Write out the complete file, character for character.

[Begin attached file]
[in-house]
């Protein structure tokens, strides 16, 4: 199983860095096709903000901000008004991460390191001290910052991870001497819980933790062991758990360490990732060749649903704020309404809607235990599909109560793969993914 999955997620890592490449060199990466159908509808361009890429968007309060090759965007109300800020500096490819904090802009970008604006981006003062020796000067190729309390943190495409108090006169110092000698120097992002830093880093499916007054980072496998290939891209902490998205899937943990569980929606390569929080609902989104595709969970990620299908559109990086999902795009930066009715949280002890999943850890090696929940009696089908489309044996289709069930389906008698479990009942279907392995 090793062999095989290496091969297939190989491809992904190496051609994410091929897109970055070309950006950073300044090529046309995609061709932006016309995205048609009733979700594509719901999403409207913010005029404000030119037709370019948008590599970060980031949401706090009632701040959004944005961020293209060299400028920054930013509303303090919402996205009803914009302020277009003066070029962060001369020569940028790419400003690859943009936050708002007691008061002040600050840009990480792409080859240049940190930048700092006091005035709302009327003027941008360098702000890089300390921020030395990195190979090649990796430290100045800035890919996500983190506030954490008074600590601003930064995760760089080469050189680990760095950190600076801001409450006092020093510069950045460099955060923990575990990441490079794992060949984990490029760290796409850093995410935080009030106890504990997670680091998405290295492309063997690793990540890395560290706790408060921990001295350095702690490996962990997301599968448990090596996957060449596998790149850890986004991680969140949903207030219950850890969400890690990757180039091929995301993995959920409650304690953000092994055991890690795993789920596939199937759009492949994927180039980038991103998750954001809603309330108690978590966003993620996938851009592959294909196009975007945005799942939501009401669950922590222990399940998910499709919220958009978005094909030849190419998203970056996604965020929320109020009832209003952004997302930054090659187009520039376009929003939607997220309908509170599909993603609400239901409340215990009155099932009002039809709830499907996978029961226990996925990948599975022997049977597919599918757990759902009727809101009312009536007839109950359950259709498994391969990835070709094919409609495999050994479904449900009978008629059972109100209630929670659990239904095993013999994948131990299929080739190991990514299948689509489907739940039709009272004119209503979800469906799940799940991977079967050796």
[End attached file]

[in-house]
């Protein structure tokens, strides 16, 4: 199983860095096709903000901000008004991460390191001290910052991870001497819980933790062991758990360490990732060749649903704020309404809607235990599909109560793969993914 999955997620890592490449060199990466159908509808361009890429968007309060090759965007109300800020500096490819904090802009970008604006981006003062020796000067190729309390943190495409108090006169110092000698120097992002830093880093499916007054980072496998290939891209902490998205899937943990569980929606390569929080609902989104595709969970990620299908559109990086999902795009930066009715949280002890999943850890090696929940009696089908489309044996289709069930389906008698479990009942279907392995 090793062999095989290496091969297939190989491809992904190496051609994410091929897109970055070309950006950073300044090529046309995609061709932006016309995205048609009733979700594509719901999403409207913010005029404000030119037709370019948008590599970060980031949401706090009632701040959004944005961020293209060299400028920054930013509303303090919402996205009803914009302020277009003066070029962060001369020569940028790419400003690859943009936050708002007691008061002040600050840009990480792409080859240049940190930048700092006091005035709302009327003027941008360098702000890089300390921020030395990195190979090649990796430290100045800035890919996500983190506030954490008074600590601003930064995760760089080469050189680990760095950190600076801001409450006092020093510069950045460099955060923990575990990441490079794992060949984990490029760290796409850093995410935080009030106890504990997670680091998405290295492309063997690793990540890395560290706790408060921990001295350095702690490996962990997301599968448990090596996957060449596998790149850890986004991680969140949903207030219950850890969400890690990757180039091929995301993995959920409650304690953000092994055991890690795993789920596939199937759009492949994927180039980038991103998750954001809603309330108690978590966003993620996938851009592959294909196009975007945005799942939501009401669950922590222990399940998910499709919220958009978005094909030849190419998203970056996604965020929320109020009832209003952004997302930054090659187009520039376009929003939607997220309908509170599909993603609400239901409340215990009155099932009002039809709830499907996978029961226990996925990948599975022997049977597919599918757990759902009727809101009312009536007839109950359950259709498994391969990835070709094919409609495999050994479904449900009978008629059972109100209630929670659990239904095993013999994948131990299929080739190991990514299948689509489907739940039709009272004119209503979800469906799940799940991977079967050796």